Wood-plank sidewalks, weatherworn buildings, false storefronts—if you didn’t know better you’d mistake Winthrop, in the Methow Valley, for an exquisitely preserved Old West outpost. But hold your horses, pardner, nearly all was erected within the past four decades, an attempt by city leaders in the early 1970s to—like Bavarian-themed Leavenworth a hundred miles to the south—attract tourists and rescue the erstwhile logging town from ruin. Not everything is faux Wild West, though. While we suspect the swinging doors inside Three Fingered Jack’s Saloon were added to make city slickers feel like Wyatt Earp, the bar happens to be the oldest legal saloon in the state. The staff serves up heaping helpings of jalapeño poppers (“Cowboy Breath Mints”) and meatloaf. Also, it makes us feel like Wyatt Earp.
You know the story by now. Woman writes vampire novel set in ubercloudy Forks, the book sells a bazillion copies, and, fast as a teenage werewolf de-shirts, the town gets famous. But what really makes this burg worth the trip is just how much it has embraced the Twilight lore. The Chamber of Commerce slakes tourists’ Twilight trilogy thirst with maps indicating where events in the books occur. Restaurant menus feature Stephenie Meyer–inspired fare (“Werewolf Burger”). And the hospital reserves a parking space for one of the fictional characters. But even if you don’t know your Team Edward from your A Team, Forks makes the perfect hub from which to launch recreational reconnaissance into the Olympic rain forest.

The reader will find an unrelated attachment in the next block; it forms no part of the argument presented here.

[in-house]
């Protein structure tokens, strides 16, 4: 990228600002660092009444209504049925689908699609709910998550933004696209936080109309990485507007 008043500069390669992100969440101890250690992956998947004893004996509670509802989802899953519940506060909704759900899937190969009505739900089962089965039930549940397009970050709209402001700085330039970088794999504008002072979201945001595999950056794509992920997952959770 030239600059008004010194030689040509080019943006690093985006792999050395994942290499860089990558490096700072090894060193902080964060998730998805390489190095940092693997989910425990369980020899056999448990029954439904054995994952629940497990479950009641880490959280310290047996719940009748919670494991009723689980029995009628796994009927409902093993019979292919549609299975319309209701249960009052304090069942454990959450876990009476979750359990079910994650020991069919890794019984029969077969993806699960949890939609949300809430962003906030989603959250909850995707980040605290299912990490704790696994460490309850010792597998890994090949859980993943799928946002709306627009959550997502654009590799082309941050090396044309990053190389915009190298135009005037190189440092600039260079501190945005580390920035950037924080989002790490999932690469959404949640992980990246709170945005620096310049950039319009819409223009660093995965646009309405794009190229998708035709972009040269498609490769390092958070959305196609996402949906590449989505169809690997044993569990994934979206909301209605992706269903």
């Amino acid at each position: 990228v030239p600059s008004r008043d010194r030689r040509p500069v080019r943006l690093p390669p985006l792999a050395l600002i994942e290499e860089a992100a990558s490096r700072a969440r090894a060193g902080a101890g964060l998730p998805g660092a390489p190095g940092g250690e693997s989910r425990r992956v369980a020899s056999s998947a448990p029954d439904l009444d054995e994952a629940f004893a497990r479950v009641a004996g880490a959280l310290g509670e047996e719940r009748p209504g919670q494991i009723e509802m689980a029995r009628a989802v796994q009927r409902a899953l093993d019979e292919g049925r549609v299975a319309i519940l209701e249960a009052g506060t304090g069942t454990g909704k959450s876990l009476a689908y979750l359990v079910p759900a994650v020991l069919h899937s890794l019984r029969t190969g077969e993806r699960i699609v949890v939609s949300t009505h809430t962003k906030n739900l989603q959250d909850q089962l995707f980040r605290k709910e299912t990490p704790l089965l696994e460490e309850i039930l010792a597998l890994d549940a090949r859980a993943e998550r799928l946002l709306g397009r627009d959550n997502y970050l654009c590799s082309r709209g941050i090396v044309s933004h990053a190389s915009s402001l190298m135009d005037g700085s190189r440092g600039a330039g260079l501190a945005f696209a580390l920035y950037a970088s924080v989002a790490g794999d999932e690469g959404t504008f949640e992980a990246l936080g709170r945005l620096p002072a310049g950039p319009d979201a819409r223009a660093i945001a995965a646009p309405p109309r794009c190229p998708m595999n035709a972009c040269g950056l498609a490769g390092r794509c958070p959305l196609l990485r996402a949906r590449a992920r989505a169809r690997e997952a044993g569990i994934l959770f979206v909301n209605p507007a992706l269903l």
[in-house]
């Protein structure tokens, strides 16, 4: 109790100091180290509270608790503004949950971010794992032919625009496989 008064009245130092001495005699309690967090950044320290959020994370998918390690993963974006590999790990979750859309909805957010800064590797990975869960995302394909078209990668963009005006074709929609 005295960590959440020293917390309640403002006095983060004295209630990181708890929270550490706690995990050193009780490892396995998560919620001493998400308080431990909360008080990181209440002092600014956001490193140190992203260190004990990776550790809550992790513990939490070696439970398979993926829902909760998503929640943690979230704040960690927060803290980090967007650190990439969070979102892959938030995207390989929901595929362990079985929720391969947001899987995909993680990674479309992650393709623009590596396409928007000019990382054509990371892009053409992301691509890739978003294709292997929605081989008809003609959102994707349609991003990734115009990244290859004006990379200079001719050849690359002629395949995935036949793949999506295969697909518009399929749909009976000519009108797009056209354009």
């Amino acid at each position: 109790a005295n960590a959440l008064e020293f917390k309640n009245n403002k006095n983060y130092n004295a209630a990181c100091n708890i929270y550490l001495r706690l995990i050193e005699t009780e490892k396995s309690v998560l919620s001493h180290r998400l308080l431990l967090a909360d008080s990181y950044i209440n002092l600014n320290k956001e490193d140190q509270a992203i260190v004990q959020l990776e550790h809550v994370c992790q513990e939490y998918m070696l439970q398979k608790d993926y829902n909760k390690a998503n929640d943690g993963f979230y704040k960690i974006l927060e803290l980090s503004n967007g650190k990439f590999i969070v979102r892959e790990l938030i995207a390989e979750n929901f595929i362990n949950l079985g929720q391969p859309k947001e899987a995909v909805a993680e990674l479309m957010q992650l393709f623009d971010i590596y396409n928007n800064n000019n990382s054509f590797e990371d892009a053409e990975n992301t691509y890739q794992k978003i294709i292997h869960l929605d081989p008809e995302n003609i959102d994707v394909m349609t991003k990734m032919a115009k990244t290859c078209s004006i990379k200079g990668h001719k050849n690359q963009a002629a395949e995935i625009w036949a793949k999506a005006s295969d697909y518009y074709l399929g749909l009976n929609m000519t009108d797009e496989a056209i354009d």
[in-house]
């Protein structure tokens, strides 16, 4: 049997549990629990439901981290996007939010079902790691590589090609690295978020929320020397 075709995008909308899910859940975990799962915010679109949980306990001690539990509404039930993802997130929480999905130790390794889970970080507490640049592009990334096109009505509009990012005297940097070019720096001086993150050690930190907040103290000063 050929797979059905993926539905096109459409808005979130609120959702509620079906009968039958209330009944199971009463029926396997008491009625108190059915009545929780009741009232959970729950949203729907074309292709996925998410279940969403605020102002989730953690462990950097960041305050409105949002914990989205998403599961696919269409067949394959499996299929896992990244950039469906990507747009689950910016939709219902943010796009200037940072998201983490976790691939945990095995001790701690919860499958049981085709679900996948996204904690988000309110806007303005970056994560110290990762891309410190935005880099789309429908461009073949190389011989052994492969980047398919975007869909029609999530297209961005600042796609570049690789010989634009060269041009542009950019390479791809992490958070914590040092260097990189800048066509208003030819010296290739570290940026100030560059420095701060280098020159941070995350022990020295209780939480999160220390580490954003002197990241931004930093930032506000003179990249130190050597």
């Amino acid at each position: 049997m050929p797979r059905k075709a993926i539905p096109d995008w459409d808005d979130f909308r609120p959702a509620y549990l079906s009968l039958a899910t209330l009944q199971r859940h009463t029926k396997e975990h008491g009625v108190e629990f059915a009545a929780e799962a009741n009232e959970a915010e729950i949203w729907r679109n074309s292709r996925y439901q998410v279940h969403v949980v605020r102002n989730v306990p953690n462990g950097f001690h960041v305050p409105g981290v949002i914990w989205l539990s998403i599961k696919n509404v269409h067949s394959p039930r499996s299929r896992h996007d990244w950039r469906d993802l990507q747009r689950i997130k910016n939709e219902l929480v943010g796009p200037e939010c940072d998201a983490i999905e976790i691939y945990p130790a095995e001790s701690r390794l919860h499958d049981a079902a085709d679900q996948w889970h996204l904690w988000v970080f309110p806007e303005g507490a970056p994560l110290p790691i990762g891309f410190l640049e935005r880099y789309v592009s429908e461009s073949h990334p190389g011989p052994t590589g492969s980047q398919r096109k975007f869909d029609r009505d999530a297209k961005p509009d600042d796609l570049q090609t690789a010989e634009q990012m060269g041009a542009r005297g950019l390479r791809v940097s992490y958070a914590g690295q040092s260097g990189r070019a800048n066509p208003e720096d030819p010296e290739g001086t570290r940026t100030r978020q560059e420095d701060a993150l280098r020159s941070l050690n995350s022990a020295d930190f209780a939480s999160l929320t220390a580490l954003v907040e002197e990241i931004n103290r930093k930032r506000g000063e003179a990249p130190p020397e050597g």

Drive time 3 hours, 30 minutes Sleep Miller Tree Inn Bed and Breakfast, 654 E Division St, 360-374-6806; millertreeinn.com Eat Pacific Pizza, 870 S Forks Ave, 360-374-2626
So named when a Spanish-American War veteran bought a chunk of real estate on the banks of the Columbia River in 1900 and christened it after his favorite city in the Philippines, Pateros is a haven for jet skiers who zigzag the lake. But you don’t have to be a Sea-Doo pilot to enjoy this lush spot on the otherwise sun-baked plains of Central Washington. It helps, however, if you have a sweet tooth. A top attraction is Sweet River Bakery—ironically, in a former dentist’s office—which, in addition to warm breads made from local ingredients, traffics in tooth-enamel-fighting biscotti. And Pateros hosts the annual Apple Pie Jamboree (the third weekend of July) with a parade around the town’s tiny blocks and a celebration of (what else?) apple pie. What could be more small-town America than that?
Drive time 3 hours, 30 minutes Sleep Lake Pateros Motor Inn, 115 S Lakeshore Dr, Pateros, 509-923-2203; lakepaterosmotorinn.com Eat Sweet River Bakery, 203 Pateros Mall, Pateros, 509-923-2151; sweetriverbakery.com
In Roslyn, you can have it both ways. The former coal-mining village in the Cascades—so frontier-looking that it doubled as fictional Cicely, Alaska, on the 1990s TV show Northern Exposure —claims small-town status in all the right ways: century-old buildings still in use, early-model pickup trucks, and no-nonsense locals who like to tie one on at the Brick, the longest continuously open tavern in the state. Unlike in so many bucolic burgs, however, you can take all that in and enjoy luxurious accommodations, thanks to Suncadia Resort, two miles away. Rest your dogs in a suite that rivals the Four Seasons, tuck into a steak at Swiftwater Cellars, or putt around on one of three golf courses, and you’ll forget that you’re in a city with a population barely larger than a Starbucks line. Then roll back to “Cicely” and get rural. Moose moseying down Main Street not guaranteed. But possible.
Drive time 1 hour, 30 minutes Sleep Suncadia Resort, 3600 Suncadia Trail, Cle Elum, 509-649-6400; suncadiaresort.com Eat The Brick, 100 W Pennsylvania Ave, Roslyn, 509-649-2643